The Bradford district is facing a growing housing crisis, with nowhere near enough affordable homes being built to meet an ever-increasing demand.

There are a number of issues conspiring to exacerbate the problem, but the bottom line is developers do not want to build social housing in the area as, quite simply, it is not profitable enough.

And with only around 40 per cent of the total overall housing target of 2,300 new homes being built per year, it is not surprising that the level of affordable housing is likely to be lower still.

Figures obtained through the Freedom of Information Act show that nine new developments don’t even appear to have met the minimum target for affordable housing of 15 per cent.

The real pressure point is where is the affordable housing going to come from?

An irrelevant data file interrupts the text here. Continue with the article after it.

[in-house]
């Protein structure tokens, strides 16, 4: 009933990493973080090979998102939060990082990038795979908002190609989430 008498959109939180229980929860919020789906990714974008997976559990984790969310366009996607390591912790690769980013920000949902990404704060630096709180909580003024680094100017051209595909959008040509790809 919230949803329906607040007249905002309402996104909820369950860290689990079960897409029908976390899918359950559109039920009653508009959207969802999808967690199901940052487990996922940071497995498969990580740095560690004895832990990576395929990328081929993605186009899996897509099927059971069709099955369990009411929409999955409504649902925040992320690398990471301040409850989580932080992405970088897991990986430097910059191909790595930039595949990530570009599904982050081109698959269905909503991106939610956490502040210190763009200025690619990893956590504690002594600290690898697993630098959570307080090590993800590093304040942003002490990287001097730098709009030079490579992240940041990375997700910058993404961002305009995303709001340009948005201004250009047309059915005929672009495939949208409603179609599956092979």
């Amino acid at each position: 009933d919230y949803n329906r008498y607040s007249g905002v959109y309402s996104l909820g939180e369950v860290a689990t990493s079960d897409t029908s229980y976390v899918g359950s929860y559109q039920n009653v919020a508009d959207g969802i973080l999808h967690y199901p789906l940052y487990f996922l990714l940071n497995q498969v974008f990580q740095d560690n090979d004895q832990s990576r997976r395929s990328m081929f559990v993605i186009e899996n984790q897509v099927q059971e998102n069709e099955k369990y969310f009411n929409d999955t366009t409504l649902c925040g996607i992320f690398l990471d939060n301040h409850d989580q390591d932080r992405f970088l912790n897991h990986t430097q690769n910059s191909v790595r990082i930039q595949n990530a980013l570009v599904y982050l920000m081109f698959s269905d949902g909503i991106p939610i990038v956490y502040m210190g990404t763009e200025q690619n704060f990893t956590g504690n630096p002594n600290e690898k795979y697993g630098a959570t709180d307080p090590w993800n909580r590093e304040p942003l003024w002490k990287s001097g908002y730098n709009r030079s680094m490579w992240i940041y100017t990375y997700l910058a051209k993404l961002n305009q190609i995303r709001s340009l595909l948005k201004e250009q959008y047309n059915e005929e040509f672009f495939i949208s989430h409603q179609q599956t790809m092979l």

This paper has long campaigned, through our Save Our Green Spaces campaign, for the huge amounts of brownfield sites in the district to be brought back into use.

That provides the where. The how is more problematic.

But the challenge facing the Council must be to find a way to allow the scores of derelict homes, schools, pubs, factories, and many other types of building in the Bradford area to be made more attractive for redevelopment, whether by private firms or through partnership projects.